The length of the keyphrase itself is also a factor. While a longer keyphrase can help you stand out among competitors, it is also more difficult to use it frequently enough in the blog itself. Opt for a keyphrase that includes about four words if possible.

Meta description

The meta description is often the preview text that appears below a link title in search results (also called a snippet). Adding a meta description is key for optimizing your blog posts for search. On top of that, you should pay attention to the length of your meta description. Google typically uses snippets that have between 120 and 156 characters.

Text length

Text length relates to readability as well as being a factor for SEO. The number of words on any page of your site affects whether or not it will rank in search. Pages with more text are easier for search engines to recognize and conclude what the page is about. The type of page will ultimately determine how much text appears on it, but in general your blog posts should be at least 300 words long. Keep in mind that if you do have long amounts of text, you will need to break it up using subheads and links for readability.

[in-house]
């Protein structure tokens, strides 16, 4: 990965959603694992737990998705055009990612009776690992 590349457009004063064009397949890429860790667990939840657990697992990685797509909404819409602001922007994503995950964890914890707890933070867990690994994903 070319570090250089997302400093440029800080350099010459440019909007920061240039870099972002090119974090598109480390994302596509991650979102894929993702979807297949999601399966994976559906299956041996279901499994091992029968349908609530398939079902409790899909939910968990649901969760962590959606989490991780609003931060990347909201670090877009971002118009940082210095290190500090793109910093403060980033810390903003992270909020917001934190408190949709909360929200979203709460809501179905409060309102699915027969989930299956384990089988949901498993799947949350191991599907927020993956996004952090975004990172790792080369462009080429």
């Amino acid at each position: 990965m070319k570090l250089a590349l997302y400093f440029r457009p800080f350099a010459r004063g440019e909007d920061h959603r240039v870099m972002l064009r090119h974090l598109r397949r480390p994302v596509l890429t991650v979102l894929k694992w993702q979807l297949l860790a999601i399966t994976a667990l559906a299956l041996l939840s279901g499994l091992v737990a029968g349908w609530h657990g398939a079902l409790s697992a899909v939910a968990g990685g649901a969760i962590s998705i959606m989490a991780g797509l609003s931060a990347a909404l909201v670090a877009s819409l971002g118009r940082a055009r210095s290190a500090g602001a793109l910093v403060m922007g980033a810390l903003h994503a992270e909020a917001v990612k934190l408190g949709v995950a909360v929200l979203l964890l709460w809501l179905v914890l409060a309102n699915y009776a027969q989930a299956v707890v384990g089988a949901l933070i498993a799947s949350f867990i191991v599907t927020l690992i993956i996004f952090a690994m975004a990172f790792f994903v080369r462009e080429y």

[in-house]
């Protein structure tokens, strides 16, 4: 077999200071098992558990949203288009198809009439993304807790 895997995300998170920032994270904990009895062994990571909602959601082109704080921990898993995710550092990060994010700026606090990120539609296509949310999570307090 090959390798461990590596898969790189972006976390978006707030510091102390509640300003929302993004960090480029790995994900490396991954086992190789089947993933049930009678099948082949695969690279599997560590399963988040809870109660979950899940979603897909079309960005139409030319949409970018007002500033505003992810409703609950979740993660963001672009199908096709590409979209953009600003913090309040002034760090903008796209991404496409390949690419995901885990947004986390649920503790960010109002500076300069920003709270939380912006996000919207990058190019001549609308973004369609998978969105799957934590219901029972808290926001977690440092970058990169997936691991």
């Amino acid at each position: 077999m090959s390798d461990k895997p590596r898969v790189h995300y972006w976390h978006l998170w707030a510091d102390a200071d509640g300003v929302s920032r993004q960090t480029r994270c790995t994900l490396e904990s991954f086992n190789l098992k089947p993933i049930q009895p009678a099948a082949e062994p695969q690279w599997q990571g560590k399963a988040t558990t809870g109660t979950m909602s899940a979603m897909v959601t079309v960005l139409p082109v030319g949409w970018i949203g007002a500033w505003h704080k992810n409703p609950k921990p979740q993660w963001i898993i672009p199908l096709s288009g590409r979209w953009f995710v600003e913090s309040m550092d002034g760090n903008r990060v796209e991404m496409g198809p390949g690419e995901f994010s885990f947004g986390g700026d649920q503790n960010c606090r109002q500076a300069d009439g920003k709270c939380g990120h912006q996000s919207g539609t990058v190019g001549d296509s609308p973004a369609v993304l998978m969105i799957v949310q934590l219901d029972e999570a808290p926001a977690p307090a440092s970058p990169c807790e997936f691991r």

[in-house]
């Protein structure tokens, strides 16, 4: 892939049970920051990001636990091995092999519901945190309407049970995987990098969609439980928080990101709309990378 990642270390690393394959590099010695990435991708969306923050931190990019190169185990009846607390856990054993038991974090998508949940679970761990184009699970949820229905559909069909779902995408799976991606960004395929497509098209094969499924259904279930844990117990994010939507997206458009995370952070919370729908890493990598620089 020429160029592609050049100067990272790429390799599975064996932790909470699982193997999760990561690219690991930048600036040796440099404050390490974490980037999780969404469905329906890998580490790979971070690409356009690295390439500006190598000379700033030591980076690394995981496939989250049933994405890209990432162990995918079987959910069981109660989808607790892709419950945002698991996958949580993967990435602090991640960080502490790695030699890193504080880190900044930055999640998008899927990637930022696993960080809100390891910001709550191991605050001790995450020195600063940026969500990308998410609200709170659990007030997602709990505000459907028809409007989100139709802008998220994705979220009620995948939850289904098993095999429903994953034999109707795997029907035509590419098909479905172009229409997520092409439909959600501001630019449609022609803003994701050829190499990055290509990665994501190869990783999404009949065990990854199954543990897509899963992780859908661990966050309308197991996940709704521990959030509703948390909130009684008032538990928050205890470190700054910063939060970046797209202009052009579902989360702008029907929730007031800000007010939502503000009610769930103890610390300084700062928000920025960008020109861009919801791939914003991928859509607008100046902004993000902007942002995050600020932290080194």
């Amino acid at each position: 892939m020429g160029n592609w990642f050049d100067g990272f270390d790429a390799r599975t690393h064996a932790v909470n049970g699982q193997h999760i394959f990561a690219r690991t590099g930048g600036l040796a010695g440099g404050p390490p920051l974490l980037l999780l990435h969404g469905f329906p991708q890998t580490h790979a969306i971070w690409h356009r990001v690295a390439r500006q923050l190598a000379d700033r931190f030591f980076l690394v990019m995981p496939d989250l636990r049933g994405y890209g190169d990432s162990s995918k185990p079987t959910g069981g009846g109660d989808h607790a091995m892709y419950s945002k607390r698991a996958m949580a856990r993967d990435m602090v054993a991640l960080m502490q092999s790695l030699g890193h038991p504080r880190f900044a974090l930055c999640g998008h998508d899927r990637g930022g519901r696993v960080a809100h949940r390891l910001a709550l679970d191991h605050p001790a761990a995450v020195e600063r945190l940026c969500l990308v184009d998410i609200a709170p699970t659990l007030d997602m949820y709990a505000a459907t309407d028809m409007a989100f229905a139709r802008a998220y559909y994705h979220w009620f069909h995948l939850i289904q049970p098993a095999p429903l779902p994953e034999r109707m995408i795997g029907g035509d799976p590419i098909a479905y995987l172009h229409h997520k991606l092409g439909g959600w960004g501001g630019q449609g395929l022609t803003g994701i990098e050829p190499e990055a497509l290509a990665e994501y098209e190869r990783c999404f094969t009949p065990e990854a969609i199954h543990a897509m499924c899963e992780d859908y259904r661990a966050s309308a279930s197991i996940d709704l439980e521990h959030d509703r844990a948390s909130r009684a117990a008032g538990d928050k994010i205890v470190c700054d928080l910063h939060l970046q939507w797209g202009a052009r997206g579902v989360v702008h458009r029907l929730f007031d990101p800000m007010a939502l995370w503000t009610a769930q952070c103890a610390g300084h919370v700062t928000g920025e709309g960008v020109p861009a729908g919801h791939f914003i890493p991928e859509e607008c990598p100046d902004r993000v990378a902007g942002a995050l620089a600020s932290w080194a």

Featured image

Blog posts are not all about the copy, however. Images should always accompany your blog posts. They are not only visually stimulating, but they can help in optimizing your blog posts for search. Images simply make your content more appealing while providing yet another means for a search engine to recognize you.

Image alt attributes

One way that search engines can recognize your visual content is through alt text. Alt text serves to describe the appearance and function of an image on a page. You will get even more points toward SEO if your alt text includes your keyphrase.